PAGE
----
server configs in a system we already have version control set up for. Also
a nice central place to examine and edit apache configs when we need to.

On Fri, Mar 15, 2013 at 3:20 AM, Marcelo de Moraes Serpa <
celoserpa@gmail.com> wrote:

Hi list,

I have a use case where I need to append a location to an existing nginx
site (in /etc/nginx/sites-enabled/sitename), this site was also deployed by
another recipe of mine.

Why? Well, basically it’s a static site componente that should be accessed
as a path, but the main app should remain intact. They should share the
same domain
.

I should be pretty straightforward to do, but I’d like to know if anyone
else had a similar use case before? If so, how did you approach it?

Thanks in advance!

M>


#11

All,

In the case of Ubuntu (and Debian, I suppose), this probably trickles
down to Mint as well, Heavy Water operations often find that the
defaults are poorly constructed examples copied straight from the
source code of the original software; even moreso could cause great
damage if deployed and used in a system without understanding the
implications of defaults.

I definitely don’t hold my vendor in such high regard! Frankly; I’d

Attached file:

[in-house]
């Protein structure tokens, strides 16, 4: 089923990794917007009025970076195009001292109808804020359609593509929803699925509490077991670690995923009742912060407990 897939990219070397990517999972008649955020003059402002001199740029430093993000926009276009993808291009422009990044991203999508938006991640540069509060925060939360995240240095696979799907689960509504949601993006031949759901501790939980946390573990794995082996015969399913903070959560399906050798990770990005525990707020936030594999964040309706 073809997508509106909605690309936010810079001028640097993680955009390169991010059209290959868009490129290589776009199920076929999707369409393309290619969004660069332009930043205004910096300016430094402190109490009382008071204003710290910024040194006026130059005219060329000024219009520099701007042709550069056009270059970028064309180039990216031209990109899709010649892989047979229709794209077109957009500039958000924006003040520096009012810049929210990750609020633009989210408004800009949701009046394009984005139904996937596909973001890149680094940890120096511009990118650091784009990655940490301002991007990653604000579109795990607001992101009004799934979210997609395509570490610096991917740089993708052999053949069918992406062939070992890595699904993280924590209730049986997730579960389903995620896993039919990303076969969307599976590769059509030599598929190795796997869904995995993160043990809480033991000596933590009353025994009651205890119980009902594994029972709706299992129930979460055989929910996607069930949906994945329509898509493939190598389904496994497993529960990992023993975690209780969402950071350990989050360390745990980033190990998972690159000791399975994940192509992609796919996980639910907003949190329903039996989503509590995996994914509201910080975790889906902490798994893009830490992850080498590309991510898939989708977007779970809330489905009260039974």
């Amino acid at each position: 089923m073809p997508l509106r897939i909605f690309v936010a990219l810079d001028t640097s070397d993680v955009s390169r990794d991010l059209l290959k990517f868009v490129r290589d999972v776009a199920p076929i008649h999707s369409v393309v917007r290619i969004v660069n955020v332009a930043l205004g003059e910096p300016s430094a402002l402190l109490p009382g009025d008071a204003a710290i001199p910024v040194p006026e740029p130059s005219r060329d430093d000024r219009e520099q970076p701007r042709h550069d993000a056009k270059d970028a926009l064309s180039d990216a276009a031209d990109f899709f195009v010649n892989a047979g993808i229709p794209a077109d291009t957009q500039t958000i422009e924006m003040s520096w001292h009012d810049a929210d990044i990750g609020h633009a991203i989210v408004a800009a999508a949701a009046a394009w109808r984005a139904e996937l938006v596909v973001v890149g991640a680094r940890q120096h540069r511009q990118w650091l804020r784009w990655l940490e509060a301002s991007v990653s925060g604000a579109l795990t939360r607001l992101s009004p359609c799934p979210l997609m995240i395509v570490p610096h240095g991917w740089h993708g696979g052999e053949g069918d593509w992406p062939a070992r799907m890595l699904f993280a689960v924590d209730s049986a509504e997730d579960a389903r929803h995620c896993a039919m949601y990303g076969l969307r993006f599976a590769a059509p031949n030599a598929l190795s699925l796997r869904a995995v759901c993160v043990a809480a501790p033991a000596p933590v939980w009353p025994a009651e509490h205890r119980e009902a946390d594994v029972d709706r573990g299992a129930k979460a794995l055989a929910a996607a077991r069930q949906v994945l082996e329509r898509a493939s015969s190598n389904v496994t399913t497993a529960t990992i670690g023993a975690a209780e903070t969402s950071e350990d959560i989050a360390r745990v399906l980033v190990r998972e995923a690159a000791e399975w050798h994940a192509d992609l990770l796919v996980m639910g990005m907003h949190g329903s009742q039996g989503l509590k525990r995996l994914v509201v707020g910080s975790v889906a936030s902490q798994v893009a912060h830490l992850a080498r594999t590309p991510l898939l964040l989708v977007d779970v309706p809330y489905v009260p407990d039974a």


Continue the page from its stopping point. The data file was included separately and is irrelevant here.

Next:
like to strip or bypass config files (& service definitions) out of
packages altogether. The asset-bundle or omnibus-stack packages we
build are generally created in this manner.

–skip-config-files --skip-services --skip-users --skip-groups
–dont-pretend-to-be-config-management

If the vendor default configuration file never existed; the service
would not start. The service would not even exist!

You wouldn’t have to edit single lines of files contained in the
software you are deploying if it was part of the procedure for
deploying your software (this mirrors 90+% of ours):

  • research config
  • construct a configuration file
  • instrument configuration for automation
  • install stripped packages
  • deploy users and groups
  • deploy configuration
  • deploy services

I hope this offers some insight in-to how we have solved countless
deployments over disparate time-zones totaling Node counts in the
thousands across the prime Unixes.

A final point I would like to make: it is possible to re-open a
template Resource in the Compile DSL and add additional data to the
’variables’ parameter; in rare occasions we use this to modify a
template from multiple sources during compile phase, i.e.: credentials
for a database, additional URLs for a site, etc. You can use Bryan
Berry’s chef-rewind [0] or the old-school form for this: